Healthy adults who take chronic large doses of vitamin C may experience low blood levels of vitamin C when they stop taking the high doses and resume normal intake. To avoid this potential complication, people who are taking high doses who wish to reduce their intake should do so gradually rather than acutely. There are rare reports of scurvy due to tolerance or resistance following cessation after long-term high-dose use, such as in infants born to mothers taking extra vitamin C throughout their pregnancy.

Pregnancy and Breastfeeding

Vitamin C intake from food is generally considered safe during pregnancy. However, it is not clear if vitamin C supplementation in amounts exceeding Dietary Reference Intake recommendations is safe or beneficial. There are rare reports of scurvy due to tolerance/resistance in infants born to mothers taking extra vitamin C throughout their pregnancy. The data are too few to say if vitamin C supplementation alone or combined with other supplements is beneficial during pregnancy. Preterm birth may increase with vitamin C supplementation.


Vitamin C is present in breast milk. Vitamin C intake from food is generally considered safe in breastfeeding mothers. Limited research suggests that vitamin C in breast milk may reduce the risk of the development of childhood allergies. It is not clear if vitamin C supplementation in amounts exceeding Dietary Reference Intake recommendations is safe or beneficial.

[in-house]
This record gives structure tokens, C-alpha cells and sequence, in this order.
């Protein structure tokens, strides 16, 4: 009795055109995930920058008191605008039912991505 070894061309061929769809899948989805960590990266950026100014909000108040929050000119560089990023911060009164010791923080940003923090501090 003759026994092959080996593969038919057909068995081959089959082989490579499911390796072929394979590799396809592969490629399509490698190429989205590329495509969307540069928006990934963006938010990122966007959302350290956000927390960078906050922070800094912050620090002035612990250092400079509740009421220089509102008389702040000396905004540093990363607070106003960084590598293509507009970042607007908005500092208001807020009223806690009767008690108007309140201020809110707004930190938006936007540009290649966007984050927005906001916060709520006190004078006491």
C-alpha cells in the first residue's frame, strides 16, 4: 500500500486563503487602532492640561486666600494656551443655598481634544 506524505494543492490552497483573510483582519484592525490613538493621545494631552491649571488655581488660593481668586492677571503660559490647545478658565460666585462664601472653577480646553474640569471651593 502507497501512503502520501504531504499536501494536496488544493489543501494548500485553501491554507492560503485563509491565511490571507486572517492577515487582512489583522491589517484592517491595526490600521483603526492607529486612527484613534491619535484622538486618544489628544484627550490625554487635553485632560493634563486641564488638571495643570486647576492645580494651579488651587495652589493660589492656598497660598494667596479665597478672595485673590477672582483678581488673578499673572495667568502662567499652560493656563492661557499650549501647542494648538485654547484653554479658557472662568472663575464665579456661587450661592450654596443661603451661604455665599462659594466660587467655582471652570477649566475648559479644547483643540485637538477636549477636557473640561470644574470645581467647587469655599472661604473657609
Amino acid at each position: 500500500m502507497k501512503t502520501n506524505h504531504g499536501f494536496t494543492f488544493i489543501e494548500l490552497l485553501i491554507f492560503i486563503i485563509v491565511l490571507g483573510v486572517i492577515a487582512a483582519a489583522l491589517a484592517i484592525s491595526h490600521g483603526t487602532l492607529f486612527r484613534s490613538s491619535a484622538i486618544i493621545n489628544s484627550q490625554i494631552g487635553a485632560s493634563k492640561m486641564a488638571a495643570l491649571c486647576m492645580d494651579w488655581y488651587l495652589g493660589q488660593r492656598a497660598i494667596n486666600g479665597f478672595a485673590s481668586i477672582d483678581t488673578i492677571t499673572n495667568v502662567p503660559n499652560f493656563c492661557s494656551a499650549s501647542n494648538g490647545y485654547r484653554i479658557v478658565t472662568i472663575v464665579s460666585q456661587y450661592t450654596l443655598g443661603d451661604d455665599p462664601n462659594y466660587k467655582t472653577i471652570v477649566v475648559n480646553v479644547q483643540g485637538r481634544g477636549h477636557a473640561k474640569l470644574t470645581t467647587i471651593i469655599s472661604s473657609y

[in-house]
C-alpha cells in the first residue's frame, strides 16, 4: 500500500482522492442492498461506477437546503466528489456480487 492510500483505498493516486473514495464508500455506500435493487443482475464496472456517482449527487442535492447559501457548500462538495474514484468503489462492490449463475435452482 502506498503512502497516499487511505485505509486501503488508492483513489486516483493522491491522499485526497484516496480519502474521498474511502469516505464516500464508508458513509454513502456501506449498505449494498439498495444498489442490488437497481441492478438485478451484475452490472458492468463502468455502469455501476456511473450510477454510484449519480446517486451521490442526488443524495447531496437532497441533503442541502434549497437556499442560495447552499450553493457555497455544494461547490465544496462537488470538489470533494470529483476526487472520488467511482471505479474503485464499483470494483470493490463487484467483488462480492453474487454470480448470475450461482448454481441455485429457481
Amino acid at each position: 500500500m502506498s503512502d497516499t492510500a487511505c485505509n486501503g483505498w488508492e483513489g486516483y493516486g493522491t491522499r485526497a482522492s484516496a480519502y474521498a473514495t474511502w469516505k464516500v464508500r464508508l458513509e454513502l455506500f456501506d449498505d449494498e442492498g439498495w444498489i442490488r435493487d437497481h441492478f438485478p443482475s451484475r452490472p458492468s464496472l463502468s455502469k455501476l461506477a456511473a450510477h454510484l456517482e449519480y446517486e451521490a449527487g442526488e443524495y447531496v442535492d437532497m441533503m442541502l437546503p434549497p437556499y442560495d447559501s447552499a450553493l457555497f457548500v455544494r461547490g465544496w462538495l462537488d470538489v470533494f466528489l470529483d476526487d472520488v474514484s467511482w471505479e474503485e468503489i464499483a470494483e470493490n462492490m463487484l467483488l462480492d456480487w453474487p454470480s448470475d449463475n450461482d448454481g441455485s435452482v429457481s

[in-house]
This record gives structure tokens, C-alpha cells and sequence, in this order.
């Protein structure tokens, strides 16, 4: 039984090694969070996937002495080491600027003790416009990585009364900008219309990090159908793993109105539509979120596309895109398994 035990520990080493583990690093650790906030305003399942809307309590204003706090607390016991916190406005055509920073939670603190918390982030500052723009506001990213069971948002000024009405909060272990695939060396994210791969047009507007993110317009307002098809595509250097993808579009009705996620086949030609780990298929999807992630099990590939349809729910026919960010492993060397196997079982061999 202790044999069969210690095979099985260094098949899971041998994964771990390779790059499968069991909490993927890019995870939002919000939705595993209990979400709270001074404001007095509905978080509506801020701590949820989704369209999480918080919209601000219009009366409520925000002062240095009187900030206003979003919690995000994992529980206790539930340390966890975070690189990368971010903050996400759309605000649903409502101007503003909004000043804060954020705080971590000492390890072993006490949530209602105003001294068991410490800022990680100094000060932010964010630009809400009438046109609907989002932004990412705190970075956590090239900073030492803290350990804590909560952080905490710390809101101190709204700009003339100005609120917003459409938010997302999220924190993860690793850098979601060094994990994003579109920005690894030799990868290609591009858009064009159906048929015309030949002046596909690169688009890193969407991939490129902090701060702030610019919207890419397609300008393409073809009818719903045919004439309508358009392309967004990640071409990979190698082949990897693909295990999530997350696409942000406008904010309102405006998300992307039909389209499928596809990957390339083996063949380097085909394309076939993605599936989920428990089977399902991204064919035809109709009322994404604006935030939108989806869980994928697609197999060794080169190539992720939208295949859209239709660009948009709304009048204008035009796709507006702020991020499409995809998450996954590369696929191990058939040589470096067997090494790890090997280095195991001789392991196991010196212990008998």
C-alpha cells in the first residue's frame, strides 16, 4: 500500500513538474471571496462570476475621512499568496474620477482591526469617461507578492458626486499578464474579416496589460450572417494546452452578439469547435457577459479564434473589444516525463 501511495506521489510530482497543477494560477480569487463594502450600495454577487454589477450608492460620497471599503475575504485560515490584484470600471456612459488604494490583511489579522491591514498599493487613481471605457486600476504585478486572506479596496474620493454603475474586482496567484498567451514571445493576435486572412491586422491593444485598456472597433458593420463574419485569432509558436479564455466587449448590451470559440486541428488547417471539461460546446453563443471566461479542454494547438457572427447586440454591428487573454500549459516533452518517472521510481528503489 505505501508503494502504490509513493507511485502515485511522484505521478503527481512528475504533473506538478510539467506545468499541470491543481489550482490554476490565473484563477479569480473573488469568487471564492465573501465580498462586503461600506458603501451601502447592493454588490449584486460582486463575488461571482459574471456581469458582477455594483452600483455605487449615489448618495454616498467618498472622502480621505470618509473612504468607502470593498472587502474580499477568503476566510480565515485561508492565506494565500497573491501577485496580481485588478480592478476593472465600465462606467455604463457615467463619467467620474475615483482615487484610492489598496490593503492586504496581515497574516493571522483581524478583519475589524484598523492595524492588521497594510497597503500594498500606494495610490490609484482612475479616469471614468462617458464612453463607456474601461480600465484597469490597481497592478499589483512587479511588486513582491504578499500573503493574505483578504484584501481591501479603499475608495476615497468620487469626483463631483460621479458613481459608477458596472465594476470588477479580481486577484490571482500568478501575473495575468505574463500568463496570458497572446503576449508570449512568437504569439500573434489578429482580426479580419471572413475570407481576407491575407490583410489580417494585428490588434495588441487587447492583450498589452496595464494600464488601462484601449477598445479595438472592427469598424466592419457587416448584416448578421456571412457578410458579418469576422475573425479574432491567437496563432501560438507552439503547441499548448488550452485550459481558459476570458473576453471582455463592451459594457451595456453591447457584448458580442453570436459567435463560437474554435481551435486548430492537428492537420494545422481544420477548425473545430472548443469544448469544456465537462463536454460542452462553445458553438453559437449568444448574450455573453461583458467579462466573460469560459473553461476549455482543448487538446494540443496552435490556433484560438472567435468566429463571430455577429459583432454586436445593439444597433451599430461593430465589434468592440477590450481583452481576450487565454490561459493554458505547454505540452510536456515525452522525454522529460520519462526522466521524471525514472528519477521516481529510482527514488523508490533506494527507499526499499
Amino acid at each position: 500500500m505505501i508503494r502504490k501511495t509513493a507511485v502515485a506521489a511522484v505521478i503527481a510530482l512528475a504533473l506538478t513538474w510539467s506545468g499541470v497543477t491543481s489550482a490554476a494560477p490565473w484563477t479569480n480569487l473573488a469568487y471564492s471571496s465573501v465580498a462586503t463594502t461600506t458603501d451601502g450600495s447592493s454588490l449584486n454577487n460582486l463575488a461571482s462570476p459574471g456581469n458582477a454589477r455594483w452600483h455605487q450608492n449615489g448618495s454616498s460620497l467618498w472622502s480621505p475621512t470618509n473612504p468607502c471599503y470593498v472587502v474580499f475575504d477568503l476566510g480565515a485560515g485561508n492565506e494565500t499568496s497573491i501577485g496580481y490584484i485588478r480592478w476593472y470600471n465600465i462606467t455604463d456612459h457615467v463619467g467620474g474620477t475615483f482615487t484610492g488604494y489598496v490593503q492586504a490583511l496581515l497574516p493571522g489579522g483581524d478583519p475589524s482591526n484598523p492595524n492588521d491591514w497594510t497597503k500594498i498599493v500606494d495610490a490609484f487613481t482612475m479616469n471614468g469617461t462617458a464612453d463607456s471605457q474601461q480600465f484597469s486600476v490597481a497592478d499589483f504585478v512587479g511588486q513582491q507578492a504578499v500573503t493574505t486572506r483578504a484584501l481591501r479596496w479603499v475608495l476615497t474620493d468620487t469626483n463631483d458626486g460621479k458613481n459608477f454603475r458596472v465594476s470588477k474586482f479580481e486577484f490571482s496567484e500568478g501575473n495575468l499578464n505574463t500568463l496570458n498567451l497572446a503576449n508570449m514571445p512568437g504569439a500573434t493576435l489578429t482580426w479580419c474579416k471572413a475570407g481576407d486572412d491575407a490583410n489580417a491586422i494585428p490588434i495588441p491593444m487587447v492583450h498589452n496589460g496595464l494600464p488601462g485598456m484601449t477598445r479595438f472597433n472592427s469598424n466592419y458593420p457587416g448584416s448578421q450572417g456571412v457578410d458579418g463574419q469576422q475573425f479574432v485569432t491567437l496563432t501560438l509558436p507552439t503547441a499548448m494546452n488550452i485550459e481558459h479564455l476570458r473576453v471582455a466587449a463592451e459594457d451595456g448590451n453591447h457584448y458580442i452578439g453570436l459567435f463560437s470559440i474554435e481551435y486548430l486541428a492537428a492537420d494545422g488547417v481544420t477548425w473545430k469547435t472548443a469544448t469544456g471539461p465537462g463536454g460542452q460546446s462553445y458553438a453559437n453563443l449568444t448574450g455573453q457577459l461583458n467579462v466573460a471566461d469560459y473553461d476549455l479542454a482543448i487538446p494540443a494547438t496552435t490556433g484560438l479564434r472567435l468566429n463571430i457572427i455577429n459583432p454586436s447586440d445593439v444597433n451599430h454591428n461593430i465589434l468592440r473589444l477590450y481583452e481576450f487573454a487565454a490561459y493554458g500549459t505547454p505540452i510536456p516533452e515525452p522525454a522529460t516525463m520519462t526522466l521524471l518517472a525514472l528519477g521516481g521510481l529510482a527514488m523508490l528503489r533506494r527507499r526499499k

Interactions

Most herbs and supplements have not been thoroughly tested for interactions with other herbs, supplements, drugs, or foods. The interactions listed below are based on reports in scientific publications, laboratory experiments, or traditional use. You should always read product labels. If you have a medical condition, or are taking other drugs, herbs, or supplements, you should speak with a qualified healthcare provider before starting a new therapy.


Interactions with Drugs

Vitamin C may increase adverse effects associated with acetaminophen.

Vitamin C may increase adverse effects associated with aluminum-containing antacids such as aluminum hydroxide (Maalox, Gaviscon).

Vitamin C may increase blood levels and adverse effects of aspirin, whereas aspirin may decrease blood levels of vitamin C.

The effects of vitamin C may be decreased by barbiturates including phenobarbital (Luminal, Donnatal), pentobarbital (Nembutal), or secobarbital (Seconal).

Vitamin C supplementation may decrease levels of the drug fluphenazine in the body.

Concomitant administration of high doses of vitamin C can reduce steady-state indinavir plasma concentrations.

There is limited case report evidence that high dose vitamin C may reduce side effects of levodopa therapy such as nausea or malcoordination.

Nicotine products such as cigarettes, cigars, chewing tobacco, or nicotine patches may decrease the effects of vitamin C.

Oral estrogens may decrease the effects of vitamin C in the body. When taken together, vitamin C may increase blood levels of ethinyl estradiol.

The effects of vitamin C may be decreased by tetracycline antibiotics such as doxycycline (Vibramycin), minocycline (Minocin), or tetracycline (Sumycin).

Vitamin C in high doses appears to interfere with the blood thinning effects of warfarin by lowering prothrombin time (PT), as noted in case reports in the 1970s. Complications have not been reported (such as increased blood clots).

Interactions with Herbs and Dietary Supplements

When taken together, vitamin C may increase the absorption of iron in the gastrointestinal tract, although this effect appears to be variable and may not be clinically significant.

Vitamin C may increase absorption of lutein vitamin supplements.

Large doses of vitamin C may interfere with the absorption and metabolism of vitamin B12.